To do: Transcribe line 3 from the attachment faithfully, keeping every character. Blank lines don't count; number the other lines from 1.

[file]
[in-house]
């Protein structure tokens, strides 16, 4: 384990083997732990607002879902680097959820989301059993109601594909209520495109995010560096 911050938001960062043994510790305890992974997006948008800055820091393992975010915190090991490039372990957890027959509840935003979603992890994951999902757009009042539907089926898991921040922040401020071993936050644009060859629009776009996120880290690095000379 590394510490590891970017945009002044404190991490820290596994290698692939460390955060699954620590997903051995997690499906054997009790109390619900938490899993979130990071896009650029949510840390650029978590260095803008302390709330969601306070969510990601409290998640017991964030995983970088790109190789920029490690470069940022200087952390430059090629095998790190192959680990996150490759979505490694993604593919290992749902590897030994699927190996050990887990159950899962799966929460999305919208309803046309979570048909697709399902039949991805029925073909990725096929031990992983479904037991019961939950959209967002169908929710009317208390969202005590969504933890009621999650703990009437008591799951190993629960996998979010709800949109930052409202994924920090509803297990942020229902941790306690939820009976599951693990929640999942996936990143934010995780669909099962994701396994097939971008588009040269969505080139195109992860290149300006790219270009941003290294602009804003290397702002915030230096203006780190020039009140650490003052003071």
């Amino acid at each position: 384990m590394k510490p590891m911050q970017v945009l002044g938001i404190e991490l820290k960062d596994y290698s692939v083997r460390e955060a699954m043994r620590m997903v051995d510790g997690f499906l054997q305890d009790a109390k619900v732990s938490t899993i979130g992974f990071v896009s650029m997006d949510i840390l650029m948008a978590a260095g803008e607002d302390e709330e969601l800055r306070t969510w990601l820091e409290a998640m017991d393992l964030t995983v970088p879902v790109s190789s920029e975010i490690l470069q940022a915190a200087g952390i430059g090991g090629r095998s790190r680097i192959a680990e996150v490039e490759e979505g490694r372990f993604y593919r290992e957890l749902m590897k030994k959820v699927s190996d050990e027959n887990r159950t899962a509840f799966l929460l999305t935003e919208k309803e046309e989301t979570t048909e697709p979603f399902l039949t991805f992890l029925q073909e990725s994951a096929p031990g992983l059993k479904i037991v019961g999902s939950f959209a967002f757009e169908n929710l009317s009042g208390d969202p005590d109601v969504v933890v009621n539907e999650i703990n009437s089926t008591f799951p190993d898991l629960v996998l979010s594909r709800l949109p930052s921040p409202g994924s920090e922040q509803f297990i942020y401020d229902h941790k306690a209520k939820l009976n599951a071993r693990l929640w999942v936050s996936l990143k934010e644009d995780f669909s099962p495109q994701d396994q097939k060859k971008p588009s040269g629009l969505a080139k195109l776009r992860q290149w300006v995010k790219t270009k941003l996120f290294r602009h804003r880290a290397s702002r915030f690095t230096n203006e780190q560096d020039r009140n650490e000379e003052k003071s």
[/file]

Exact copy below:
């Amino acid at each position: 384990m590394k510490p590891m911050q970017v945009l002044g938001i404190e991490l820290k960062d596994y290698s692939v083997r460390e955060a699954m043994r620590m997903v051995d510790g997690f499906l054997q305890d009790a109390k619900v732990s938490t899993i979130g992974f990071v896009s650029m997006d949510i840390l650029m948008a978590a260095g803008e607002d302390e709330e969601l800055r306070t969510w990601l820091e409290a998640m017991d393992l964030t995983v970088p879902v790109s190789s920029e975010i490690l470069q940022a915190a200087g952390i430059g090991g090629r095998s790190r680097i192959a680990e996150v490039e490759e979505g490694r372990f993604y593919r290992e957890l749902m590897k030994k959820v699927s190996d050990e027959n887990r159950t899962a509840f799966l929460l999305t935003e919208k309803e046309e989301t979570t048909e697709p979603f399902l039949t991805f992890l029925q073909e990725s994951a096929p031990g992983l059993k479904i037991v019961g999902s939950f959209a967002f757009e169908n929710l009317s009042g208390d969202p005590d109601v969504v933890v009621n539907e999650i703990n009437s089926t008591f799951p190993d898991l629960v996998l979010s594909r709800l949109p930052s921040p409202g994924s920090e922040q509803f297990i942020y401020d229902h941790k306690a209520k939820l009976n599951a071993r693990l929640w999942v936050s996936l990143k934010e644009d995780f669909s099962p495109q994701d396994q097939k060859k971008p588009s040269g629009l969505a080139k195109l776009r992860q290149w300006v995010k790219t270009k941003l996120f290294r602009h804003r880290a290397s702002r915030f690095t230096n203006e780190q560096d020039r009140n650490e000379e003052k003071s």